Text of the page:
Horsepower = 745.7 W


  • by B5_geek (638928) on Monday April 19, 2010 @12:12PM (#31897314)

    There are two glaring faults with this setup:

    #1) The cows are 'locked in'.
    #2) The treadmill is inclined.

    This results in the animal walking out of 'fear' from falling. The inability of the animal to stop whenever it wants is cruel treatment. On the other hand, if it were 'elective' and the cows got a special treat (a yummy grass/feed?) then it is a different story.

    I would like to see how guy would like to be locked onto a treadmill 8hrs a day, walking uphill the entire time.

    I doubt the quality of the milk would be very good. Stress does not make for a nice quality or quantity of milk. (I used to work on a dairy farm.)

    • by hedwards (940851)
      You mean in addition to the fact that this would have to violate the laws of thermodynamics to be useful?
    • Re: (Score:3, Insightful)

      by COMON$ (806135)
      I would like to see how guy would like to be locked onto a treadmill 8hrs a day, walking uphill the entire time.

      Let me guess, you are also one of those people who gives your dog purified water, human food, a spring mattress to sleep on, and keeps them inside all day so they are more comfortable. I am an animal lover, have a feisty fat tabby and a Yellow Lab. Both very happy and healthy, why? Because I treat them like the animals they are. My dog gets dog food, I leave her outside all day, she rolls i

    • His cows can’t stand still on hillsides without fear of falling down? Shoulda bought some of those hill-cows... []

  • And if all the birds in the world flew west at the same time, the planet would spin faster.

    And if all the snakes in the world crawled east at the same time it would spin slower.

    And if I wake up from this lousy dream one more time, I'm hunting doolittle down and feeding him to the fishes...
  • by wvmarle (1070040) on Monday April 19, 2010 @12:13PM (#31897332)

    Funny and innovative as the idea is: I wonder how clean this energy really is. It doesn't come out of thin air, those cows have to eat. And a cow's digestive system tends to produce quite some methane (a major greenhouse gas), and quite some waste - which also releases lots of ammonia amongst other harmful chemicals. On top of that the fodder also has to be produced (often using power for machinery and so), and a cow that walks that much definitely eats a lot more than a cow that grazes the pasture or is kept in a stable without much room to move.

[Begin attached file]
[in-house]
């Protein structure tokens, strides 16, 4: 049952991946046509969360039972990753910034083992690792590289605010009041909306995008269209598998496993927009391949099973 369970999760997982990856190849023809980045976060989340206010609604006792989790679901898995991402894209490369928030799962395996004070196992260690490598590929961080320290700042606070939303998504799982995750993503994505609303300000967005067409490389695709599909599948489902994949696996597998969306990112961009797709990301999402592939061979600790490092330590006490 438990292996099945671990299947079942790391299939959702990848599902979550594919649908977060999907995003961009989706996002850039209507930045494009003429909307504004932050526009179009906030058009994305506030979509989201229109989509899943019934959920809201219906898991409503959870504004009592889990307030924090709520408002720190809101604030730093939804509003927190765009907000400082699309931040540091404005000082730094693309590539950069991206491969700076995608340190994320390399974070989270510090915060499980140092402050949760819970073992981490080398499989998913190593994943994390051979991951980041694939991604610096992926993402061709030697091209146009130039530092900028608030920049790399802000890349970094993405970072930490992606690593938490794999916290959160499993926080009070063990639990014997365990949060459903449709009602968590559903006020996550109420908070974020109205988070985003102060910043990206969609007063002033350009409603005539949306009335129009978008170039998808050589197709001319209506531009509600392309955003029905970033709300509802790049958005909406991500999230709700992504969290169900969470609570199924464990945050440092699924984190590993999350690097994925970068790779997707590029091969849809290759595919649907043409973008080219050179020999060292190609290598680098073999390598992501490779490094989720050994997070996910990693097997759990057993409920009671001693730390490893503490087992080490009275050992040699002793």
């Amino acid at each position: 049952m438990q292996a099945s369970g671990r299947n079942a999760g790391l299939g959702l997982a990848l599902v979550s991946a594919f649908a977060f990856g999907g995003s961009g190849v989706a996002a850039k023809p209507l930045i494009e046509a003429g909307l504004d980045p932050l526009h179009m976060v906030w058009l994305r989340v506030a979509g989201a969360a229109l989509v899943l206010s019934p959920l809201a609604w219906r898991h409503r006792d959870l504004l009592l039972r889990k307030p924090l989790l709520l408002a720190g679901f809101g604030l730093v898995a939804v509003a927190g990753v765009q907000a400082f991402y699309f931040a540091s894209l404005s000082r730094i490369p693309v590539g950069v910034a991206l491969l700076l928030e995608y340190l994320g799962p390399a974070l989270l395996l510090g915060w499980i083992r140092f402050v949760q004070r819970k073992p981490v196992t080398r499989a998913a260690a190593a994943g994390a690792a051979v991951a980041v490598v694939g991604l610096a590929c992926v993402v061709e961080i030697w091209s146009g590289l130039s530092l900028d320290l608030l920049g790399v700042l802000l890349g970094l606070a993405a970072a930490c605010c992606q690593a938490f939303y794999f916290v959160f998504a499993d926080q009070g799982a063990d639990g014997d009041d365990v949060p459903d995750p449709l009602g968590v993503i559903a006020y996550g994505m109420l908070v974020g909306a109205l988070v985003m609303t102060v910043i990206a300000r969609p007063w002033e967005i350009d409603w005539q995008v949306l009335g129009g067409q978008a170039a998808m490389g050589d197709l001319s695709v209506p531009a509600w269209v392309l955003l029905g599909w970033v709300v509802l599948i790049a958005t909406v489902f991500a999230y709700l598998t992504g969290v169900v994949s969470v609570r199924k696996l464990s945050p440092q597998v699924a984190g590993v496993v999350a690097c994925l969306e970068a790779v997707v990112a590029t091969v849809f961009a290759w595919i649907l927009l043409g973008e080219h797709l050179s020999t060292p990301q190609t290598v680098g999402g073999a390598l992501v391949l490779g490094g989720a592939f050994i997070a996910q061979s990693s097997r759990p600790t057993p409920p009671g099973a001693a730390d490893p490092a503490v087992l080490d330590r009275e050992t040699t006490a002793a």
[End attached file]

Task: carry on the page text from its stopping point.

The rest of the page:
And besides I think there are much more cattle-friendly ways to exercise your cow.

  • I was a little concerned over the treatment of the cows but the guy doing it made an interesting point:

    It may seem cruel to make cows sweat it out on a treadmill, but the routine is actually quite similar to the animals' normal behavior. Cows walk about eight hours a day while grazing. Doing that walking on a treadmill provides the same amount of exercise with the added bonus of renewable power production.

    Also, after thinking about it, I can't think that this is any worse than making them stand shoulder t

  • Wake me up when they come with their own mounted systems for bovine freedom.

    I think they might want to take this technology to Southeast Asia... elephants are not only much more massive but also seem much more active, and the elephant conservatories in Thailand are always looking for things to do to make money to afford to keep their brood occupied and healthy. /drove through Wisconsin last week, saw mounted cows.

    • by Locke2005 (849178)
      drove through Wisconsin last week, saw mounted cows I can only assume they were being mounted by bulls, and not Wisconsin dairy farmers...
  • Blasphemy! (Score:4, Funny)

    by Locke2005 (849178) on Monday April 19, 2010 @12:16PM (#31897396)
    How do the Hindus feel about their ancestors being forced into manual labor like this, when they could have used human beings instead? And how does the cost of buying and maintaining a cow treadmill compare to the cost of a solar power array that would generate 2 kilowatts without the constant trouble of cleaning all the cow shit off of it? Cows are one of the least efficient animals at turning grain into meat; I suspect they are also grossly inefficient at turning grain into power. If you take that same grain, ferment it, distill it, and use it to power an engine, how much more or less power output would you get?
  • The next logical step is to install these at MacDonalds.

  • It'll be even better when PETA finds out about this.

    Put cow in tiny box which is sloped so they keep walking up hill, shove food in its face, hook the belt they are turning while walking up hill to a generator which in turn powers the milking machine that is hooked to the cow's udders.

    They milk themselves, while being put on a forced march.

    That should generate entertainment in the form of PETA ravings.

  • by the_rajah (749499) * on Monday April 19, 2010 @12:27PM (#31897578) Homepage
    In Lincoln's New Salem, near Springfield, Illinois, there is a reconstructed carding mill [] powered by a tilted tread wheel on which an ox walked to supply the power. This would have been in use around 1830.
  • This is the meatrix (Score:3, Interesting)